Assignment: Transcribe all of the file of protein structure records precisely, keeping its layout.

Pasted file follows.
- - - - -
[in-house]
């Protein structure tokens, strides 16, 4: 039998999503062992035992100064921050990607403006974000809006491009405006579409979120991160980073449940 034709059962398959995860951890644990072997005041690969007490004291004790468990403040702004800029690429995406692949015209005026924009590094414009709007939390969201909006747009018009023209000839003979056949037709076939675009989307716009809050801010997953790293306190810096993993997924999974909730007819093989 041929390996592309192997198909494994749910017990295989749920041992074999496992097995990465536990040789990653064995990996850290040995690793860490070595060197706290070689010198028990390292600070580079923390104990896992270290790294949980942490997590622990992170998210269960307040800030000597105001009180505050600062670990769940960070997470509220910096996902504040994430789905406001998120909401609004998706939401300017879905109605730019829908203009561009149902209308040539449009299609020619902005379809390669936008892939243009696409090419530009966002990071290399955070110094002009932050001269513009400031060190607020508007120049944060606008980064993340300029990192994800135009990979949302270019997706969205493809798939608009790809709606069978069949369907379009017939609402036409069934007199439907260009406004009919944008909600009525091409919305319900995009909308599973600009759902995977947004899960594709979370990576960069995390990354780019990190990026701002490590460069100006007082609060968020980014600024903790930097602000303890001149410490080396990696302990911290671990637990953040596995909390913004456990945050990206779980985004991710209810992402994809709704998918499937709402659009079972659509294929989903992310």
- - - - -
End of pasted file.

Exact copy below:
[in-house]
């Protein structure tokens, strides 16, 4: 039998999503062992035992100064921050990607403006974000809006491009405006579409979120991160980073449940 034709059962398959995860951890644990072997005041690969007490004291004790468990403040702004800029690429995406692949015209005026924009590094414009709007939390969201909006747009018009023209000839003979056949037709076939675009989307716009809050801010997953790293306190810096993993997924999974909730007819093989 041929390996592309192997198909494994749910017990295989749920041992074999496992097995990465536990040789990653064995990996850290040995690793860490070595060197706290070689010198028990390292600070580079923390104990896992270290790294949980942490997590622990992170998210269960307040800030000597105001009180505050600062670990769940960070997470509220910096996902504040994430789905406001998120909401609004998706939401300017879905109605730019829908203009561009149902209308040539449009299609020619902005379809390669936008892939243009696409090419530009966002990071290399955070110094002009932050001269513009400031060190607020508007120049944060606008980064993340300029990192994800135009990979949302270019997706969205493809798939608009790809709606069978069949369907379009017939609402036409069934007199439907260009406004009919944008909600009525091409919305319900995009909308599973600009759902995977947004899960594709979370990576960069995390990354780019990190990026701002490590460069100006007082609060968020980014600024903790930097602000303890001149410490080396990696302990911290671990637990953040596995909390913004456990945050990206779980985004991710209810992402994809709704998918499937709402659009079972659509294929989903992310």